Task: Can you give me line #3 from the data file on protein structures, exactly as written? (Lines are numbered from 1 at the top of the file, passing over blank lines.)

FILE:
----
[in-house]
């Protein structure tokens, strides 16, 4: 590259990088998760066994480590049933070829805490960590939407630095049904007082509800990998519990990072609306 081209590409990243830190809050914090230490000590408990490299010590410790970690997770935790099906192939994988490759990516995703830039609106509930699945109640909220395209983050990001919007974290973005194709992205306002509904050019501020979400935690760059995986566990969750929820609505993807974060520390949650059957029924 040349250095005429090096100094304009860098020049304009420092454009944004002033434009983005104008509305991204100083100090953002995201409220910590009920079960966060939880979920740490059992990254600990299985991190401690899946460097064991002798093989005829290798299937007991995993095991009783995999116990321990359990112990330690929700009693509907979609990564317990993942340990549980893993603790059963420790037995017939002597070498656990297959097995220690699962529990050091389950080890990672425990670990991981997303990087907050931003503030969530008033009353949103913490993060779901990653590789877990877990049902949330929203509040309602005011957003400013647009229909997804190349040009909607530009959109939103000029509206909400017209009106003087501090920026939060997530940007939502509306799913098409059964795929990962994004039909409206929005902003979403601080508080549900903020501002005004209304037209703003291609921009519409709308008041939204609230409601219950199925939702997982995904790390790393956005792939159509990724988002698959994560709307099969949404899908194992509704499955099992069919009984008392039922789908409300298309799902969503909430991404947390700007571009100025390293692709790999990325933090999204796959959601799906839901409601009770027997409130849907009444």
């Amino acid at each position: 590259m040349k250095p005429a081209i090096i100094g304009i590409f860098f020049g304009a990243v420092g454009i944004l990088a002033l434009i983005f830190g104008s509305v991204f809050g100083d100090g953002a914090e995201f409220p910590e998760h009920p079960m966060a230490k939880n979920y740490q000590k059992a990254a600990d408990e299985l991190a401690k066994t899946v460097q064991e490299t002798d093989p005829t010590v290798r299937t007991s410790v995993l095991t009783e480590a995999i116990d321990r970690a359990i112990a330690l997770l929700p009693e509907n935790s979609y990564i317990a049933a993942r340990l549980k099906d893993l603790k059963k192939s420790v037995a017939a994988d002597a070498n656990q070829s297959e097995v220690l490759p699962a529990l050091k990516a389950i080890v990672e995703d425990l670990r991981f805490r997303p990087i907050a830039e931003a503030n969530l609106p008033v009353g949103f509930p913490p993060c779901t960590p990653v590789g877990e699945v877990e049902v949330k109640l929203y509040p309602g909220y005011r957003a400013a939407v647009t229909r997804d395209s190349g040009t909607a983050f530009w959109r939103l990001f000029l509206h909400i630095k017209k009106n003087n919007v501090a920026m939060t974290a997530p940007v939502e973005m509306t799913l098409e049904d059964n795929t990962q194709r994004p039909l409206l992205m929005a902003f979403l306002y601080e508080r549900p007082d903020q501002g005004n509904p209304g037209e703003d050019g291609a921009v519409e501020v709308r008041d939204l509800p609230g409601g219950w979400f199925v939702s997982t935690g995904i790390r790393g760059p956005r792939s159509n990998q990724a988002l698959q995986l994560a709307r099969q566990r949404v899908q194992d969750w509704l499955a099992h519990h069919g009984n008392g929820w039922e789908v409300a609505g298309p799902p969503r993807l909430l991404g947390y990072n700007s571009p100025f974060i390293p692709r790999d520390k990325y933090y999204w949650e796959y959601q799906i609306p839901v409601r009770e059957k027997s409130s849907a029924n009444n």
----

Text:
């Amino acid at each position: 590259m040349k250095p005429a081209i090096i100094g304009i590409f860098f020049g304009a990243v420092g454009i944004l990088a002033l434009i983005f830190g104008s509305v991204f809050g100083d100090g953002a914090e995201f409220p910590e998760h009920p079960m966060a230490k939880n979920y740490q000590k059992a990254a600990d408990e299985l991190a401690k066994t899946v460097q064991e490299t002798d093989p005829t010590v290798r299937t007991s410790v995993l095991t009783e480590a995999i116990d321990r970690a359990i112990a330690l997770l929700p009693e509907n935790s979609y990564i317990a049933a993942r340990l549980k099906d893993l603790k059963k192939s420790v037995a017939a994988d002597a070498n656990q070829s297959e097995v220690l490759p699962a529990l050091k990516a389950i080890v990672e995703d425990l670990r991981f805490r997303p990087i907050a830039e931003a503030n969530l609106p008033v009353g949103f509930p913490p993060c779901t960590p990653v590789g877990e699945v877990e049902v949330k109640l929203y509040p309602g909220y005011r957003a400013a939407v647009t229909r997804d395209s190349g040009t909607a983050f530009w959109r939103l990001f000029l509206h909400i630095k017209k009106n003087n919007v501090a920026m939060t974290a997530p940007v939502e973005m509306t799913l098409e049904d059964n795929t990962q194709r994004p039909l409206l992205m929005a902003f979403l306002y601080e508080r549900p007082d903020q501002g005004n509904p209304g037209e703003d050019g291609a921009v519409e501020v709308r008041d939204l509800p609230g409601g219950w979400f199925v939702s997982t935690g995904i790390r790393g760059p956005r792939s159509n990998q990724a988002l698959q995986l994560a709307r099969q566990r949404v899908q194992d969750w509704l499955a099992h519990h069919g009984n008392g929820w039922e789908v409300a609505g298309p799902p969503r993807l909430l991404g947390y990072n700007s571009p100025f974060i390293p692709r790999d520390k990325y933090y999204w949650e796959y959601q799906i609306p839901v409601r009770e059957k027997s409130s849907a029924n009444n």